Nourishing Body and Soul 6

Local Farms Look to Heal the Community 
from the Inside-Out

Singh Farms

Ken Singh’s family has been farming the same piece of land northeast of Thomas and the 101 since 1947. While his father farmed naturally, his uncle adopted the practice of using chemicals, which paid off in the form of profits. However, when a young Ken would goad his father by pointing to his uncle’s productivity, the elder refused to relent.

“Chase life,” he would tell his son. It may have taken a while for those words to sink in, but chasing life is exactly what Ken Singh is doing today.

“If you don’t eat well, I can guarantee that you’re going to get sick. It’s just a matter of when and how long,” says Singh, who besides growing, has also positioned himself as a leading soil expert in the region and produces his own selection of compost and fertilizers.

“That’s what our grandfather’s taught us, but we forgot and went into the chemical age,” says Singh. “But I tell everybody, going backwards is actually forward thinking.”

And the rewards for getting some dirt under his fingers have been well worth it in the long run.

“Back when I started, there was nothing here,” says Singh, pointing to the historical photos of his land hung on the wall of his indoor market, then out to land rich with vegetation under a canopy of mesquite trees his family built outside.

“All this is to show that in the middle of the desert, and without any chemicals, one old boy can build a farm and feed you.”

For more information on Singh Farms, 
visit them on their Facebook page at

The Simple Farm

For Lylah and Michael Ledner, the journey toward small suburban farming was a bit more of an unexpected venture. Inspired by the motto “bring dignity back to the dining table,” in 2009 the couple had the opportunity to develop a three-acre plot of land owned by the church where Michael is a pastor. Still owned by the church, the Ledners invested the proceeds from the sale of their own home, moved to the property, and got to work.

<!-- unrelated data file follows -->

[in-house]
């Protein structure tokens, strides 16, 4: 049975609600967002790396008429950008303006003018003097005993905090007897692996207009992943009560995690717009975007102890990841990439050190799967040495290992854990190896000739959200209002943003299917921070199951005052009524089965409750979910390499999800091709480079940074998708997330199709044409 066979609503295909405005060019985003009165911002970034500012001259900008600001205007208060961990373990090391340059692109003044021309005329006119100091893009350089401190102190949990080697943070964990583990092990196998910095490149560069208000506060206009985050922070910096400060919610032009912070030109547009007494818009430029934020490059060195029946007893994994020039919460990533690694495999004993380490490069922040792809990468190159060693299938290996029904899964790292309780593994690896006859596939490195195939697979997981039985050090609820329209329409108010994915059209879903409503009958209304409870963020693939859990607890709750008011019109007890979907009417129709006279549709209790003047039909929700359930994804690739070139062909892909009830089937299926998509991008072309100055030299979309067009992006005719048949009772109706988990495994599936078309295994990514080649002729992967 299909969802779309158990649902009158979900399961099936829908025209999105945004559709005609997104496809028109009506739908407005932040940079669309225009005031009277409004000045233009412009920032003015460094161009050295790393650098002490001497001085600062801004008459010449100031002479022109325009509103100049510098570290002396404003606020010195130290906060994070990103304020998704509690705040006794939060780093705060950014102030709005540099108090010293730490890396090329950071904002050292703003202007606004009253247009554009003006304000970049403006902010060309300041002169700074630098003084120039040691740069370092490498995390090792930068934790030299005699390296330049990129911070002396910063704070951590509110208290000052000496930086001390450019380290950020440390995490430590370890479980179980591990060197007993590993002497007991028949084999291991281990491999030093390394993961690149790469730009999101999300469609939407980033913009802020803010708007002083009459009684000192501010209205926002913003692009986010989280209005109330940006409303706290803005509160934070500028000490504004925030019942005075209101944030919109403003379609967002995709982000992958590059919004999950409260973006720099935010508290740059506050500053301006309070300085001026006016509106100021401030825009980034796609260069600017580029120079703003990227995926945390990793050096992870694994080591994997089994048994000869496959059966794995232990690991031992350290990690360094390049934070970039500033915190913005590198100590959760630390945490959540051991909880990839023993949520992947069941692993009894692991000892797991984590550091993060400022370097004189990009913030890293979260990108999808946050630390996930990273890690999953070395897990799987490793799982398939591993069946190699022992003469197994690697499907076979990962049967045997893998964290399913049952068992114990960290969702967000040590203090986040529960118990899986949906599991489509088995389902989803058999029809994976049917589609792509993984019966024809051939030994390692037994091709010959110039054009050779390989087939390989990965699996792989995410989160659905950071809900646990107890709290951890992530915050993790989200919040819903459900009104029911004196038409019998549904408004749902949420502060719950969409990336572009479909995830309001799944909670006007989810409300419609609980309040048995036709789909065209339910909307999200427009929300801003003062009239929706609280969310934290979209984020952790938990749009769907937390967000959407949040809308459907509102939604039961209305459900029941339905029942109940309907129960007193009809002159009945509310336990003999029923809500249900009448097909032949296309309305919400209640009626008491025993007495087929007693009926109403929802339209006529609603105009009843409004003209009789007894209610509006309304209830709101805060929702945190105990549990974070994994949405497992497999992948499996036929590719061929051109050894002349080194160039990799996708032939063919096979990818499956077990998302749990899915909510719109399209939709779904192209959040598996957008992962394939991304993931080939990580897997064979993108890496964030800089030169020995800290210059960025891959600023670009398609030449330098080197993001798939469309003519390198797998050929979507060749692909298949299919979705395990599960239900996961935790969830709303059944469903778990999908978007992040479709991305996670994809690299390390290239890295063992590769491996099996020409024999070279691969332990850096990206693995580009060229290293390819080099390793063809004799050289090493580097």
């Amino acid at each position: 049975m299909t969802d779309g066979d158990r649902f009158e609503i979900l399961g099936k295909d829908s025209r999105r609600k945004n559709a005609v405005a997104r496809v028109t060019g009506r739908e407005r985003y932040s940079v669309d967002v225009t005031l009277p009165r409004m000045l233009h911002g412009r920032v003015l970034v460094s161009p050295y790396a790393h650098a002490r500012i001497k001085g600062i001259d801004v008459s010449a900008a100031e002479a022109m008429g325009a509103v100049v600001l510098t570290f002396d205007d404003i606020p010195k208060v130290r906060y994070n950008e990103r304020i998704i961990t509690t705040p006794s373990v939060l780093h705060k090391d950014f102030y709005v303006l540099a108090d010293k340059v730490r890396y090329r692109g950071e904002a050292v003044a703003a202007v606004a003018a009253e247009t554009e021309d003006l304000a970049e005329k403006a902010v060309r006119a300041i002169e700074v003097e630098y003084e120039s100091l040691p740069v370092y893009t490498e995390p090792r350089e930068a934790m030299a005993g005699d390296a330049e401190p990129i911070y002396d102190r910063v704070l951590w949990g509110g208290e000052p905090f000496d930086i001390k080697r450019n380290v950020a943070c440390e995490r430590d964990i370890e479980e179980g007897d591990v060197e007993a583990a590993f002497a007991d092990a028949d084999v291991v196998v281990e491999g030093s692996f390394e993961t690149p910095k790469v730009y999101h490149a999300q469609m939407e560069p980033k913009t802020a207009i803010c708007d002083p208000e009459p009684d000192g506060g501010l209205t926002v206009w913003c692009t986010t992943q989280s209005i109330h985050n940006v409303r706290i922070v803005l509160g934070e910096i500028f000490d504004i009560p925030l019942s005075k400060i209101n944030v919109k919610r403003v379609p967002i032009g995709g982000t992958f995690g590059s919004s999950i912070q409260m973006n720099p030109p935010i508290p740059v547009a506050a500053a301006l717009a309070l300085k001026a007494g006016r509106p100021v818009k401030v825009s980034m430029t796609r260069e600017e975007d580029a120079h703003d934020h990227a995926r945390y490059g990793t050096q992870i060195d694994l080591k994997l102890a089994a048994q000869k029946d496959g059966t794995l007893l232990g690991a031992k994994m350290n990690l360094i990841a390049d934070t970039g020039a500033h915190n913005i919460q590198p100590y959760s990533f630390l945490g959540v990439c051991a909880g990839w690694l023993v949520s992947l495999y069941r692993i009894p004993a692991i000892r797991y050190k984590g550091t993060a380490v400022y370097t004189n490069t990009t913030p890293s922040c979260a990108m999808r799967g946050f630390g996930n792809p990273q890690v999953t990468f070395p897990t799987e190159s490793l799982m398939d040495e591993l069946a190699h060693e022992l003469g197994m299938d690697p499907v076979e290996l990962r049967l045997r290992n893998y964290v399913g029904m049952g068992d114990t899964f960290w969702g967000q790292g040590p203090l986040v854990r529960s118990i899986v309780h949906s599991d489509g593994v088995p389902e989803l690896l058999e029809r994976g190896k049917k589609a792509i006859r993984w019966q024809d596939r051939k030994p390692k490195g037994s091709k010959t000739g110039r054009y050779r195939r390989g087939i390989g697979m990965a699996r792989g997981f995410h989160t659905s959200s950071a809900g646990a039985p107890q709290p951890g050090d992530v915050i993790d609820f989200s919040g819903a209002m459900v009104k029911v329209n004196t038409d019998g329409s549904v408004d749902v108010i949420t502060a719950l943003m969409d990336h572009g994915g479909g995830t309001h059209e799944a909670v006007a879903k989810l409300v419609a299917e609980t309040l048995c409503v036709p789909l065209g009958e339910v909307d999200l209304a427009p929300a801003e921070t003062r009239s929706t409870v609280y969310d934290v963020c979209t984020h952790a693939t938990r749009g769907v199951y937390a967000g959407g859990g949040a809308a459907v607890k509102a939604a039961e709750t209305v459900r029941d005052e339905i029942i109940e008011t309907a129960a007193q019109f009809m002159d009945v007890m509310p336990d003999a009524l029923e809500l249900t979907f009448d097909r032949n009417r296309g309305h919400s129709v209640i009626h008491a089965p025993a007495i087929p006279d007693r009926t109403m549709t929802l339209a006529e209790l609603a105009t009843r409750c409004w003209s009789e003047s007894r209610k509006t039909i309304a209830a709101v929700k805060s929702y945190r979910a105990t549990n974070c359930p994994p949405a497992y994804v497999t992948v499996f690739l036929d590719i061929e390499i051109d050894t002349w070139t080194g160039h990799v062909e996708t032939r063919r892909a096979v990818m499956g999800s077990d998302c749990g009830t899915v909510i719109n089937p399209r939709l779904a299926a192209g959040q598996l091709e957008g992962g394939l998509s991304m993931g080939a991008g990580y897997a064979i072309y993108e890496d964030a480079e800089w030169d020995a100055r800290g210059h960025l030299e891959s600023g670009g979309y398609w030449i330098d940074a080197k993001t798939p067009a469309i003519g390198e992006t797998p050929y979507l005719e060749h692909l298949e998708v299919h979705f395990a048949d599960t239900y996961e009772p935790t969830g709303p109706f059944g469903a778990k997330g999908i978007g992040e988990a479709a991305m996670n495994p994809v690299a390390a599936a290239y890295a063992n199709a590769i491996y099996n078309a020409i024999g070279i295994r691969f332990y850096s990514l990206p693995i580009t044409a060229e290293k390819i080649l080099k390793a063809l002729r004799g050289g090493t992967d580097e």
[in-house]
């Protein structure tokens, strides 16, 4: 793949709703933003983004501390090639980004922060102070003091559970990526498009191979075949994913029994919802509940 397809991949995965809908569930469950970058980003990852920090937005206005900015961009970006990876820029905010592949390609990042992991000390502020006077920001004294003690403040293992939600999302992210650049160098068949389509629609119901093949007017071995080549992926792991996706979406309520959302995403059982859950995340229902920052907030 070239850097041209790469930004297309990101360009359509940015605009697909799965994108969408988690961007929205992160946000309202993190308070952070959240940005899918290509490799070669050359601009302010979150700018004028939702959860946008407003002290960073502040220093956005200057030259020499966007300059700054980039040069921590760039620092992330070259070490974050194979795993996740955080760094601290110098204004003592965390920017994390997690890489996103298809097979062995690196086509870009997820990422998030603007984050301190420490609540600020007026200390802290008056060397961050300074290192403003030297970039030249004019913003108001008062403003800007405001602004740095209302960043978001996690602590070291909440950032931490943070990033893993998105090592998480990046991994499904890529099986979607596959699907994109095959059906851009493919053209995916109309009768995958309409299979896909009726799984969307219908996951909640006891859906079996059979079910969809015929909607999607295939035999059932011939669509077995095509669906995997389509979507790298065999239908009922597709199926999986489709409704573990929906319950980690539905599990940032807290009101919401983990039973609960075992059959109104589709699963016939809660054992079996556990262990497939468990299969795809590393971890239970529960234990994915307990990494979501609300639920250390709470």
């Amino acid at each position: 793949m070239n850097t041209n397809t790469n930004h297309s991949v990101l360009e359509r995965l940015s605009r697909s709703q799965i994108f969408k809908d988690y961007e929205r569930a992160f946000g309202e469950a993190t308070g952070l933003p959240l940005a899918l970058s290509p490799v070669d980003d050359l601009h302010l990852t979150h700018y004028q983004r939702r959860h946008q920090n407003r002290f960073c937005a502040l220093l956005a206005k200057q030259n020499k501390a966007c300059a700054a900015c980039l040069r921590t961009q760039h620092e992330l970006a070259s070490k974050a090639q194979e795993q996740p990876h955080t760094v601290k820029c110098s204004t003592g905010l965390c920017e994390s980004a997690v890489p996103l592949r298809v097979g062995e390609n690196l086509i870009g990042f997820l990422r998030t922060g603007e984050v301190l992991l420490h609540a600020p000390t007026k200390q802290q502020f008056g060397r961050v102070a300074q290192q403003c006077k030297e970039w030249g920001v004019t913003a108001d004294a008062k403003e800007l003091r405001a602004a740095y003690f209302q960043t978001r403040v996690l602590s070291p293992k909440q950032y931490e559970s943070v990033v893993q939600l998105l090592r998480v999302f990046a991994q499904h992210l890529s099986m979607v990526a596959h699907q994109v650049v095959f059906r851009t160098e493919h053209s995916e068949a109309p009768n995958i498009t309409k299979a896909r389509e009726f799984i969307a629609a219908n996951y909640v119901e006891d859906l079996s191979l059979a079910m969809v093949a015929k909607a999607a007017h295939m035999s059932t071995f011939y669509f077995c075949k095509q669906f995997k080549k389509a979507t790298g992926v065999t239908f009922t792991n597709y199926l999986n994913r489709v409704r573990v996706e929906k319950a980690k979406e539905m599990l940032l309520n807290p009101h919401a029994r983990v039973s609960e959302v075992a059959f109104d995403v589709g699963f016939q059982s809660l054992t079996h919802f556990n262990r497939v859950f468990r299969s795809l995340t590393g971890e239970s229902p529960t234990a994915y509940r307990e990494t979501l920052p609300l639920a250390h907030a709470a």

As unexperienced growers, theirs was, and continues to be, a journey of trial-and-error. Beginning at the back of the property, they started building a series of garden beds and a chicken coop. As the couple found stability and success, they built more beds, and in 2010 adopted two Nubian dairy goats from Northern Arizona, whose milk would inspire Lylah to learn how to make goat cheese and perfect a recipe for caramels inspired by a small confection shop from her youth spent in France.

Her goat milk caramels became a finalist for the coveted Good Food Award in San Francisco, and now with distribution across the country, a source of local pride for her small farm in the corner 
of Scottsdale.

“We believe that there should be something like this every two-square-miles, and what’s important is that the people who live around things like this get on board,” explains Ledner. “Farm members cook, they see the value, and they offer the support. After the relationship and community is built, the coolest thing is when they start to talk to one another and share recipes and experiences.”

For Ledner, however, hers is a venture that goes beyond just taste. It’s about the sights, smells, sounds and feel of something fresh, pure and real.

“I am all about beauty and aesthetics,” says Ledner, who takes pride in being able to produce everything her members need for their meal, all the way down to the flowers for the centerpiece.

“Whenever there’s an intense situation in the world, I go plant flowers. I feel that if somebody drives by, perhaps they will pause – I call them beauty pauses – and their heart will change or they will be touched by something they see.”

Whether it nourishes the body from the inside-out, or the soul from the outside-in, both Lylah and Ken agree that raising an awareness for what fresh, healthy food looks, smells and tastes like is really just a small part of the bigger picture.

For more information on The Simple Farm, visit them at their website at